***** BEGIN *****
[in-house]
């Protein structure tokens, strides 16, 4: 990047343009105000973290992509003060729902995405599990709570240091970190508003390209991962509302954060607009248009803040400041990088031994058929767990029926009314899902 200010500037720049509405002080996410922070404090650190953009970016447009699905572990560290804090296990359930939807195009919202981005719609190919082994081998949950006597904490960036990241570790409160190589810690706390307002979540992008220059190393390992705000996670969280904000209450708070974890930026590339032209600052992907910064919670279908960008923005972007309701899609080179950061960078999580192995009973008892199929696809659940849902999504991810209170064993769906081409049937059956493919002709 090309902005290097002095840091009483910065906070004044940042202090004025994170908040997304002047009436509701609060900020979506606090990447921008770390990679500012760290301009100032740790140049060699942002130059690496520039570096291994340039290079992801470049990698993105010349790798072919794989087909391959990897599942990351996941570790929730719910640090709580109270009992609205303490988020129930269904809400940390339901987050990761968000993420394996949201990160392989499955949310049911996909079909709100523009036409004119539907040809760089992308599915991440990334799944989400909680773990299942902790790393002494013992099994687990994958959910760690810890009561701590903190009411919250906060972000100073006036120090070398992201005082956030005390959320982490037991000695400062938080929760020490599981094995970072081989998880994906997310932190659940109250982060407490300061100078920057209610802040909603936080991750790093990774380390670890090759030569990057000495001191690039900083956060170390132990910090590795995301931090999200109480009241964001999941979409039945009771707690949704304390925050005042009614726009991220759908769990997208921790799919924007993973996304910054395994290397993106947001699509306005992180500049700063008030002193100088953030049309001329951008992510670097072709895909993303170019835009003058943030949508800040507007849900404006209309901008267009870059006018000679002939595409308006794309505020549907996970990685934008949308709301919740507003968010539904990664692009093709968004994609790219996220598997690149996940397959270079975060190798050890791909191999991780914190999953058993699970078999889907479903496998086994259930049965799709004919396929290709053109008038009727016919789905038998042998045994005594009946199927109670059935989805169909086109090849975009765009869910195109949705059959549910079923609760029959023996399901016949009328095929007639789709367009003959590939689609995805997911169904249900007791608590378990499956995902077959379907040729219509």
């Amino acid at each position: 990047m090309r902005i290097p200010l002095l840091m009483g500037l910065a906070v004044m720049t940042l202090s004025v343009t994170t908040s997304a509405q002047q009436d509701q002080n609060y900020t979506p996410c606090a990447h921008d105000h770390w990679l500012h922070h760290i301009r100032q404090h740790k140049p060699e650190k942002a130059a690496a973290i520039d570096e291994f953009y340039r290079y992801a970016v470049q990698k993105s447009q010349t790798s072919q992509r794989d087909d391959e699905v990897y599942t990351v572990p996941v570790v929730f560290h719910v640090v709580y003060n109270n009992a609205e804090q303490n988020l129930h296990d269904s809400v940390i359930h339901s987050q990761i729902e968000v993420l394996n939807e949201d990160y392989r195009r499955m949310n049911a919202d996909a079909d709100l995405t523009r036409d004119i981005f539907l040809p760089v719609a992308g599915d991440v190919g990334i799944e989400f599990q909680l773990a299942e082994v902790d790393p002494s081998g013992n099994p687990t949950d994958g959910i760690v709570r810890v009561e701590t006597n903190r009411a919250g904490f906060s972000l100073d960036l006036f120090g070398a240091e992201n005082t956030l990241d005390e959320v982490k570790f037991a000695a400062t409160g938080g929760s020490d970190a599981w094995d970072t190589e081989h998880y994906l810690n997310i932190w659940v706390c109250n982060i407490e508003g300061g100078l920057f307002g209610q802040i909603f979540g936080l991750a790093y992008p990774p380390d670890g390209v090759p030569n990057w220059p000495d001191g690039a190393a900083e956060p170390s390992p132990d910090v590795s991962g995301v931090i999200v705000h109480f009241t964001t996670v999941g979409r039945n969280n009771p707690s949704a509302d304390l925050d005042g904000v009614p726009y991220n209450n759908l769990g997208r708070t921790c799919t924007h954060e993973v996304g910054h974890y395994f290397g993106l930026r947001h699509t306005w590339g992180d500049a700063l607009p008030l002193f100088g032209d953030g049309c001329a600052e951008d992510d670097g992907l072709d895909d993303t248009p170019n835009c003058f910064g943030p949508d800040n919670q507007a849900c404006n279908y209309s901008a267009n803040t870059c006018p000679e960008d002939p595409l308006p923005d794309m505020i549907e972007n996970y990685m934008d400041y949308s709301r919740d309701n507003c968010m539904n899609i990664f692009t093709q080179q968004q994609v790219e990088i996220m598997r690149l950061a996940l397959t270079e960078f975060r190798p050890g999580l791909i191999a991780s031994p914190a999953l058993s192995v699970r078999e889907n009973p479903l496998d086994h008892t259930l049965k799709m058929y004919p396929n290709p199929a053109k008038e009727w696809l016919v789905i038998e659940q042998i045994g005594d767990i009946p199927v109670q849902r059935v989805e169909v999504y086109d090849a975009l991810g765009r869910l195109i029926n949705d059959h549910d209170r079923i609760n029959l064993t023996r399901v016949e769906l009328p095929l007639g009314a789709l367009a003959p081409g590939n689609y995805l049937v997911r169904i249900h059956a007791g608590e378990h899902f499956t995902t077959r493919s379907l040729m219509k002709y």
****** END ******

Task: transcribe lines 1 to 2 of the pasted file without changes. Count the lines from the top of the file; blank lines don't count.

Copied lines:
[in-house]
């Protein structure tokens, strides 16, 4: 990047343009105000973290992509003060729902995405599990709570240091970190508003390209991962509302954060607009248009803040400041990088031994058929767990029926009314899902 200010500037720049509405002080996410922070404090650190953009970016447009699905572990560290804090296990359930939807195009919202981005719609190919082994081998949950006597904490960036990241570790409160190589810690706390307002979540992008220059190393390992705000996670969280904000209450708070974890930026590339032209600052992907910064919670279908960008923005972007309701899609080179950061960078999580192995009973008892199929696809659940849902999504991810209170064993769906081409049937059956493919002709 090309902005290097002095840091009483910065906070004044940042202090004025994170908040997304002047009436509701609060900020979506606090990447921008770390990679500012760290301009100032740790140049060699942002130059690496520039570096291994340039290079992801470049990698993105010349790798072919794989087909391959990897599942990351996941570790929730719910640090709580109270009992609205303490988020129930269904809400940390339901987050990761968000993420394996949201990160392989499955949310049911996909079909709100523009036409004119539907040809760089992308599915991440990334799944989400909680773990299942902790790393002494013992099994687990994958959910760690810890009561701590903190009411919250906060972000100073006036120090070398992201005082956030005390959320982490037991000695400062938080929760020490599981094995970072081989998880994906997310932190659940109250982060407490300061100078920057209610802040909603936080991750790093990774380390670890090759030569990057000495001191690039900083956060170390132990910090590795995301931090999200109480009241964001999941979409039945009771707690949704304390925050005042009614726009991220759908769990997208921790799919924007993973996304910054395994290397993106947001699509306005992180500049700063008030002193100088953030049309001329951008992510670097072709895909993303170019835009003058943030949508800040507007849900404006209309901008267009870059006018000679002939595409308006794309505020549907996970990685934008949308709301919740507003968010539904990664692009093709968004994609790219996220598997690149996940397959270079975060190798050890791909191999991780914190999953058993699970078999889907479903496998086994259930049965799709004919396929290709053109008038009727016919789905038998042998045994005594009946199927109670059935989805169909086109090849975009765009869910195109949705059959549910079923609760029959023996399901016949009328095929007639789709367009003959590939689609995805997911169904249900007791608590378990499956995902077959379907040729219509």